``Major League Baseball and the players' union have moved a long way from the inadequate policies that were in place when Congress first addressed ballplayers' use of steroids.'' said Henry Waxman, ranking Democrat on the House Energy and Commerce Committee.

NOTES: Owners approved the transfer of control of the Cleveland Indians to Paul Dolan, son of owner Larry Dolan. Paul Dolan is the team's chief executive officer.

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AP Pro Football Writer Barry Wilner contributed to this report.

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Follow Bob Baum at www.twitter.com/Thebaumerphx

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Ravens agree to terms with first-round pick Hayden Hurst

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USA TODAY Sports

Ravens agree to terms with first-round pick Hayden Hurst

The Ravens have their entire 2018 draft class locked up.

The team agreed to terms with first-round pick Hayden Hurst, according to NFL Network's Ian Rapoport.

Hurst's rookie contract - like all first-round picks - is a four-year deal with a team option of a fifth year. According to the Collective Bargaining Agreement, the 25th overall pick is due $11.1 million. 

The 24-year old, who was a walk on at South Carolina at 21-years old after being drafted by the Pittsburgh Pirates in 2012, finished his three-year career with 100 receptions, 1,281 yards and three touchdowns.

Standing at 6-foot-3, Hurst will be a nice addition to the TE corps with Nick Boyle and third-round draft pick Mark Andrews. 

Fellow first-round pick Lamar Jackson signed his rookie contract on June 5th.

Training camp kicks off for the Ravens July 19th. 

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Trea Turner goes 4 for 4 to help Nationals beat Orioles

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Trea Turner goes 4 for 4 to help Nationals beat Orioles

WASHINGTON -- Presented with identical opportunities to ring up a big inning, the Washington Nationals took full advantage and Baltimore Orioles squandered the chance.

That goes a long way toward explaining why the Nationals are a contender and the Orioles own the worst record in the big leagues.

Trea Turner went 4 for 4 with a homer , Anthony Rendon drove in three runs and Washington extended its recent domination of the Orioles with a 9-7 victory Tuesday night.

The game was essentially decided in the fifth inning, which began with Baltimore leading 4-1.

In the top half, the Orioles loaded the bases with no outs and scored only one run -- when Manny Machado hit into a 4-6-3 double play.

Washington loaded the bases with no outs in the bottom half and batted around, scoring four runs on four hits and a pair of walks. Adam Eaton contributed a two-run single, Rendon hit a sacrifice fly and Bryce Harper chased starter David Hess with an RBI double.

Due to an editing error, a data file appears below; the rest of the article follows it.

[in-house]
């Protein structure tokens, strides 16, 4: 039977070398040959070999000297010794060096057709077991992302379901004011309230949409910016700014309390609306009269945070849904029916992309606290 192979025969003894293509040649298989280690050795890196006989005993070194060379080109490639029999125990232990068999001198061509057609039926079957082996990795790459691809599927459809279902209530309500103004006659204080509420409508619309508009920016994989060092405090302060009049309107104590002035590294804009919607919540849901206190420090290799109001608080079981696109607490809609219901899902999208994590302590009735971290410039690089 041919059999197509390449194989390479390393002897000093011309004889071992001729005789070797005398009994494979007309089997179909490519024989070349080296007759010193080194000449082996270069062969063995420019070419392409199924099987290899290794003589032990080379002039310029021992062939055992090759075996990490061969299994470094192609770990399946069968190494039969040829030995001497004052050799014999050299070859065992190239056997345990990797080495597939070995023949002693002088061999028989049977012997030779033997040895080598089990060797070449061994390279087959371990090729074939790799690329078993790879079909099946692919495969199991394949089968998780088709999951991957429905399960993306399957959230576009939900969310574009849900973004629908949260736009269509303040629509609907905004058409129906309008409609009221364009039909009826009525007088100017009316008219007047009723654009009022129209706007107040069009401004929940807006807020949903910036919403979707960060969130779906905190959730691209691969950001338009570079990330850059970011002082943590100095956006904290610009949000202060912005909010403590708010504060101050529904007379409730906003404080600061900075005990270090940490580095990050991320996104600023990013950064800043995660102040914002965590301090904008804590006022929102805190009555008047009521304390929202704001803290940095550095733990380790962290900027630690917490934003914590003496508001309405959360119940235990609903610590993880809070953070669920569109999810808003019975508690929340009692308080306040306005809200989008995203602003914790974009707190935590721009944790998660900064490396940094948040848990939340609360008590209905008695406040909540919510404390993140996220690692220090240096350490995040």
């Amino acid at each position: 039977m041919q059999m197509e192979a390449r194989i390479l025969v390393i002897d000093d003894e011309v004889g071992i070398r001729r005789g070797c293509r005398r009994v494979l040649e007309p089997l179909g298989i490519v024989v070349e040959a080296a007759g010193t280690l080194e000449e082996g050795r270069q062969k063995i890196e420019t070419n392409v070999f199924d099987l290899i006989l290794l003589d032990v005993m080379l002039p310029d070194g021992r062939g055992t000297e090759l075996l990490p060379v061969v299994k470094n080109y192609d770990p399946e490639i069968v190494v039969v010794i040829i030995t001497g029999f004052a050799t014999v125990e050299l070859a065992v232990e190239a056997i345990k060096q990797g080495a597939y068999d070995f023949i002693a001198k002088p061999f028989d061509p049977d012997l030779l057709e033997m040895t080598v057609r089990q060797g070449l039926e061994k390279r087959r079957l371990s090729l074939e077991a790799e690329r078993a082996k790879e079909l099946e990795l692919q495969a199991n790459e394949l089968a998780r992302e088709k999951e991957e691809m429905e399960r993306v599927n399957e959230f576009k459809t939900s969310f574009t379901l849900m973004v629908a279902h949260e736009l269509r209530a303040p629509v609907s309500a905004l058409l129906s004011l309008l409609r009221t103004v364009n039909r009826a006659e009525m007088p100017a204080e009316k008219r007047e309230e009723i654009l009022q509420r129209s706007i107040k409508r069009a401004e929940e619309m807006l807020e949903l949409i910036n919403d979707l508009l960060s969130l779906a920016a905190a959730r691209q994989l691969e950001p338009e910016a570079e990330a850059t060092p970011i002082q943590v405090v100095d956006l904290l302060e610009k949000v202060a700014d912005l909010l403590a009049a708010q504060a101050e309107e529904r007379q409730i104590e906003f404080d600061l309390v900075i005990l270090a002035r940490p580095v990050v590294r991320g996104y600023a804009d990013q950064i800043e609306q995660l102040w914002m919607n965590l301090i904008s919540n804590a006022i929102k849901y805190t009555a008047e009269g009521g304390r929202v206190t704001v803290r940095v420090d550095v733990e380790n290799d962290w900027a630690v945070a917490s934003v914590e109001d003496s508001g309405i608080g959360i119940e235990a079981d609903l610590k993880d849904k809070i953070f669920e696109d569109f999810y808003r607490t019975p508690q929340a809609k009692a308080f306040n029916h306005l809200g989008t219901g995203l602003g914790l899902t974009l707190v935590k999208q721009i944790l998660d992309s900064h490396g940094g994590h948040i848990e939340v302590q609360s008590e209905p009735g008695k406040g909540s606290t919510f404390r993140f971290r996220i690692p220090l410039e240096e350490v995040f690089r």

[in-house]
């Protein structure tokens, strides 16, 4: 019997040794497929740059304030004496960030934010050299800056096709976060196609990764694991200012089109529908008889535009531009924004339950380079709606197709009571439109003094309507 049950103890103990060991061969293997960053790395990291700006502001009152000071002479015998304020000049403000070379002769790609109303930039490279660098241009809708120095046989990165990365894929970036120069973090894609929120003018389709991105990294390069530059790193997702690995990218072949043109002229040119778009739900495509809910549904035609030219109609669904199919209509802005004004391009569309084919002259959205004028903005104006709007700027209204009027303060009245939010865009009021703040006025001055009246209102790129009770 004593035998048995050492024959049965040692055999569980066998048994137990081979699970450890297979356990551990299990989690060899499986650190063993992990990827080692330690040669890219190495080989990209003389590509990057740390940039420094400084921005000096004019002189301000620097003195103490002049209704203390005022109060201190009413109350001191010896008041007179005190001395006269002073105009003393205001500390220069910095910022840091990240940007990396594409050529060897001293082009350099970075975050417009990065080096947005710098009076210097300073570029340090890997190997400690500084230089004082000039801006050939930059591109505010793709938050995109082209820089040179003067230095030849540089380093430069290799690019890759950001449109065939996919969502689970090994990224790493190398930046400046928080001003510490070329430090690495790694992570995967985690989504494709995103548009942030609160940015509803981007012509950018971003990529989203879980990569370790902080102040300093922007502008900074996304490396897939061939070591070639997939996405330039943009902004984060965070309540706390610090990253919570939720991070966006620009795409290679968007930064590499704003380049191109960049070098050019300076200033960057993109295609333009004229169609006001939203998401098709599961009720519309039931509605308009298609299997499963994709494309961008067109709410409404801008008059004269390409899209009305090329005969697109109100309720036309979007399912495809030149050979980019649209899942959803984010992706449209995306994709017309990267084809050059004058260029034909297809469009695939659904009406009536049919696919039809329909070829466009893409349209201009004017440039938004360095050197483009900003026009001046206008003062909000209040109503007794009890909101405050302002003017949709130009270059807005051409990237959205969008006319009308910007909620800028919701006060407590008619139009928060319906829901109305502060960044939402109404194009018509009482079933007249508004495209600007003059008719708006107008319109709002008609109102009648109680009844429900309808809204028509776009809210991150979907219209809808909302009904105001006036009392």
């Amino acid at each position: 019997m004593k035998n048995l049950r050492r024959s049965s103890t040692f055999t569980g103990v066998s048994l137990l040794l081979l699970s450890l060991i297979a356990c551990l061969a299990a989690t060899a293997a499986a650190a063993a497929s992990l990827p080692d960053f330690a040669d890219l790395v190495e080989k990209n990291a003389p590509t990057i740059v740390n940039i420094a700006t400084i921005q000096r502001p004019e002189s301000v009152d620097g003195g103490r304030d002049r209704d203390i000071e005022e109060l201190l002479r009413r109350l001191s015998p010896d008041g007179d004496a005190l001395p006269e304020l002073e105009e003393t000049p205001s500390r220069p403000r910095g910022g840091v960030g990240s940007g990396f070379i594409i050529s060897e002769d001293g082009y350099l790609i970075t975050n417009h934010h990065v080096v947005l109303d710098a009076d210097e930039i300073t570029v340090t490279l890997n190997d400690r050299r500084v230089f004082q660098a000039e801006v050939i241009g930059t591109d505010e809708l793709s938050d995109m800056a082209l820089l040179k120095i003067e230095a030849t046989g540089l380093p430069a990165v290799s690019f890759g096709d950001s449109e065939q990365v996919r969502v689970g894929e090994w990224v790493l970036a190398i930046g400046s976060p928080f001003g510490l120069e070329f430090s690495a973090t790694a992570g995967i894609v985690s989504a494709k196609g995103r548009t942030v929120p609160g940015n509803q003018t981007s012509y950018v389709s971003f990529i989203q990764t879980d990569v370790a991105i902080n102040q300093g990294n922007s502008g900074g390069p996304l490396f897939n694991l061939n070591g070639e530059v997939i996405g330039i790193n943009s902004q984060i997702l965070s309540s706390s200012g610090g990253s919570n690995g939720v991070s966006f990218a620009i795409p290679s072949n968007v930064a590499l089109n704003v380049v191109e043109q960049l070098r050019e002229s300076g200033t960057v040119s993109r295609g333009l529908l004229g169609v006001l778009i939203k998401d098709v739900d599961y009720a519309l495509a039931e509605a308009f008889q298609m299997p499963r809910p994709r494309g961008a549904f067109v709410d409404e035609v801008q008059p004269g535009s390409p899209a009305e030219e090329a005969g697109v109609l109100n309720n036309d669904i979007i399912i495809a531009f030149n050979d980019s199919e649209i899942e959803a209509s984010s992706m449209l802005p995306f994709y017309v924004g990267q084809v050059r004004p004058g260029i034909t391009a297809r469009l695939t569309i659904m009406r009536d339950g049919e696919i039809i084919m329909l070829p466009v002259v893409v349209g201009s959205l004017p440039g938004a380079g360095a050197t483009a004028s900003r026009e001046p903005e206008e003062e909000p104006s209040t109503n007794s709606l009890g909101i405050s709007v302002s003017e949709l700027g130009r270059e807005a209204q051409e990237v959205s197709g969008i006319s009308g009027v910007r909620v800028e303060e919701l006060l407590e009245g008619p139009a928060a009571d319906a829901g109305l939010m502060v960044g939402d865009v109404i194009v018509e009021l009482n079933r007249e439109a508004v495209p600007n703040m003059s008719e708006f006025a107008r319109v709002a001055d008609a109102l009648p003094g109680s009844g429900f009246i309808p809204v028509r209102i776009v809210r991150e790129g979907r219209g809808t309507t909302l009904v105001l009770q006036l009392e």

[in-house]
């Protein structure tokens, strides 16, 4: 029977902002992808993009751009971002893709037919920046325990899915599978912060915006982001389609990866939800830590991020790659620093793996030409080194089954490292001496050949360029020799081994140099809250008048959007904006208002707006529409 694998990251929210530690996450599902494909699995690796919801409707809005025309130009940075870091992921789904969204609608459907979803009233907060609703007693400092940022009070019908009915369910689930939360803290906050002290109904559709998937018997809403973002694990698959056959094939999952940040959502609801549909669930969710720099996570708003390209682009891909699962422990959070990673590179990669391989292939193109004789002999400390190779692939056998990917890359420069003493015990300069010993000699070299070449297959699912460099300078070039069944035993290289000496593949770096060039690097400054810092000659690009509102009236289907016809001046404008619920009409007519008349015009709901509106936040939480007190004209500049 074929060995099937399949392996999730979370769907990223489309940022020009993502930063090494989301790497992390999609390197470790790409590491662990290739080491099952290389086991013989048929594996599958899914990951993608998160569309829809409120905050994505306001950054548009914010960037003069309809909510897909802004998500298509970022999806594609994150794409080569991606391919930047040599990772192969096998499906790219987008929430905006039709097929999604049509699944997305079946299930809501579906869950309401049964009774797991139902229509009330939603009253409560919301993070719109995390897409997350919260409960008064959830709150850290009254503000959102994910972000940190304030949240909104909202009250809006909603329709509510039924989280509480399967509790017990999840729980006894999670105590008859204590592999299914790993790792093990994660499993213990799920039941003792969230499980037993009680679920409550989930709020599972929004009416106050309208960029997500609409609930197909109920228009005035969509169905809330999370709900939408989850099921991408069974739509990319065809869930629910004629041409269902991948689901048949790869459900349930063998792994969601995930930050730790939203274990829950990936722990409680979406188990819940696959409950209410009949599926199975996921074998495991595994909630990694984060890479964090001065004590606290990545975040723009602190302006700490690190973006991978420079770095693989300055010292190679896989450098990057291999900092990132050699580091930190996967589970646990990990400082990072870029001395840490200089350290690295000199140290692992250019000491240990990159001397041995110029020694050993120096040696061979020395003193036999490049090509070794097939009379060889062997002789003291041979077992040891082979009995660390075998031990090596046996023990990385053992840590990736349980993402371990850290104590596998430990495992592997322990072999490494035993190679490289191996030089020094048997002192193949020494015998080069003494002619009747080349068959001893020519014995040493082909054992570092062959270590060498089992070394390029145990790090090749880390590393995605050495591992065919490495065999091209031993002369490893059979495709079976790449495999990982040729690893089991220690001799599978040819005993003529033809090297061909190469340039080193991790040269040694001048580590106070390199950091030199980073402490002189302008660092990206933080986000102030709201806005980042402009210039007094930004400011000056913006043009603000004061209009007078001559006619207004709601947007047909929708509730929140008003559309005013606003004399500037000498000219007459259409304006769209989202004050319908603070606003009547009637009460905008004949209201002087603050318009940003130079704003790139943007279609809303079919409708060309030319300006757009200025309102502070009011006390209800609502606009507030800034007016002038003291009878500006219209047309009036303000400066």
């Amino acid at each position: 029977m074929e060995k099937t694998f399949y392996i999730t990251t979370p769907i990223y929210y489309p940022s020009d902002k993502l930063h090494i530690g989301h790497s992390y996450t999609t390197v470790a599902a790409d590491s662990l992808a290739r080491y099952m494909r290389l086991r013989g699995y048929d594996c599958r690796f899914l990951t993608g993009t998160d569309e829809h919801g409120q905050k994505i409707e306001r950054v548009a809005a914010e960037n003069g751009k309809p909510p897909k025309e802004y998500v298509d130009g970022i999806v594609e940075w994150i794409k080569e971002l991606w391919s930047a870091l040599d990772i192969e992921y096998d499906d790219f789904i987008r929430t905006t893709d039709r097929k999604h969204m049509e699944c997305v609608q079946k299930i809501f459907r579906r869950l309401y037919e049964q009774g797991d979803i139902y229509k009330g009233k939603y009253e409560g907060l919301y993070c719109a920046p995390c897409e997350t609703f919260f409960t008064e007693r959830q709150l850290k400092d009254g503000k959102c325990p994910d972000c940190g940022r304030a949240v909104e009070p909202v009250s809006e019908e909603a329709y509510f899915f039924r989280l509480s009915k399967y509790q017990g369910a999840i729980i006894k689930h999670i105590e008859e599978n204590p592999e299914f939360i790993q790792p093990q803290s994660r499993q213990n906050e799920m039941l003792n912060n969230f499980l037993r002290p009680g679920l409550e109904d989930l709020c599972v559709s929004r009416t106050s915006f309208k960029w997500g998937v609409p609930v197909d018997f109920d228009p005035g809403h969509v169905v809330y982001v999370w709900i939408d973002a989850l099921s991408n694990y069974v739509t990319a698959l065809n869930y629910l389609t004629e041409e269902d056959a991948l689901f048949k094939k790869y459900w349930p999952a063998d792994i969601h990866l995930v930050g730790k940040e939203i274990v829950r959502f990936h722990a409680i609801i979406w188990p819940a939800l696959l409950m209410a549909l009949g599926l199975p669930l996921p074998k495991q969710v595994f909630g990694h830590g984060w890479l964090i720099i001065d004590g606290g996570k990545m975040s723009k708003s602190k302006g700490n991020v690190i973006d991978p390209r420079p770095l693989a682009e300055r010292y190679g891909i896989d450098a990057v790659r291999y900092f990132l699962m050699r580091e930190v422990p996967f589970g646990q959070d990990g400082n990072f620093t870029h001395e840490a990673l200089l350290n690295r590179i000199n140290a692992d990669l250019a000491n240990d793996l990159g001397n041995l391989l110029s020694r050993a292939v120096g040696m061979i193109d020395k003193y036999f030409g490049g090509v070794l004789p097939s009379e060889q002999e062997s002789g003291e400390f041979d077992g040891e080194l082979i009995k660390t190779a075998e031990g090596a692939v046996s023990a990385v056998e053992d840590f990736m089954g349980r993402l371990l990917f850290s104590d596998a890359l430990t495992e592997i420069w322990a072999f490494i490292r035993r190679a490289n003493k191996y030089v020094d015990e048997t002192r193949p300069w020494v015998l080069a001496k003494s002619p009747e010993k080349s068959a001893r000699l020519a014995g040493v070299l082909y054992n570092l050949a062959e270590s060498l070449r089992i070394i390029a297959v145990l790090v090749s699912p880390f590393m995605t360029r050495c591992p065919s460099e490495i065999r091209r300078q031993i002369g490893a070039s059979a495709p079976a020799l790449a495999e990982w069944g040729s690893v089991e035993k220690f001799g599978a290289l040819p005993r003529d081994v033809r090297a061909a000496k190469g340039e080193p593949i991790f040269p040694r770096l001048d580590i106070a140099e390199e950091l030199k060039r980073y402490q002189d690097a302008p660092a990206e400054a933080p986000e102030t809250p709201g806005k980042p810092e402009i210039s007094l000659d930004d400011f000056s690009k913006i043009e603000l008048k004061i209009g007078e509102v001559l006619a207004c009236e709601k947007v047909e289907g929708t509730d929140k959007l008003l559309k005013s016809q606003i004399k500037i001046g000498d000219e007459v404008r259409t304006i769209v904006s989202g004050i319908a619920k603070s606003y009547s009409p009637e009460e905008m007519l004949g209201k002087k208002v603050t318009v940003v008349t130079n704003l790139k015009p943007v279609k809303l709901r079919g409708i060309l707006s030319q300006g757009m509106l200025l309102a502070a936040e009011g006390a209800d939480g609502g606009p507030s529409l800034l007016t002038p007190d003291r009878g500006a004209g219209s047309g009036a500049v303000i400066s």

"They did a lot better job cashing in their bases loaded, nobody out situation than we did," Orioles manager Buck Showalter conceded.

For the game, Baltimore was 0 for 5 with runners in scoring position. The Nationals were 5 for 10.

"This team is starting to become relentless," manager Dave Martinez said. "They kept pounding and pounding and pounding, had a couple of big innings there and scored some runs."

The Nationals trailed 6-5 before getting six hits in a four-run seventh. Rendon delivered a two-run double off Tanner Scott (0-1) that made it 7-6, and Turner capped his four-hit night with a double.

Both teams noted that more than a couple of Washington's hits were bloopers and seeing-eye grounders, but the Nationals certainly weren't about to apologize.

"I feel like all year we've been hitting balls right at people," Turner said, "so it's nice to get a bunch of those in one game and come out with a win."

Washington has won six straight over its neighboring interleague rival, including four games this season by a combined 20-8.

Pitching in his second big league game, Nationals starter Jefry Rodriguez gave up five runs, four hits and four walks in five innings.

Justin Miller (5-0) pitched two innings of relief, newcomer Kelvin Herrera worked a perfect eighth and Sean Doolittle gave up a solo home run to Joey Rickard while earning his 19th save.

Jace Peterson and Trey Mancini each hit two-run homers for the Orioles, who have lost 16 of 19.

This one can be blamed on an all-too-telling fifth inning.

"It's just one of those things where if they got hits they seemed to have found holes," Showalter said. "They hit some balls hard, too."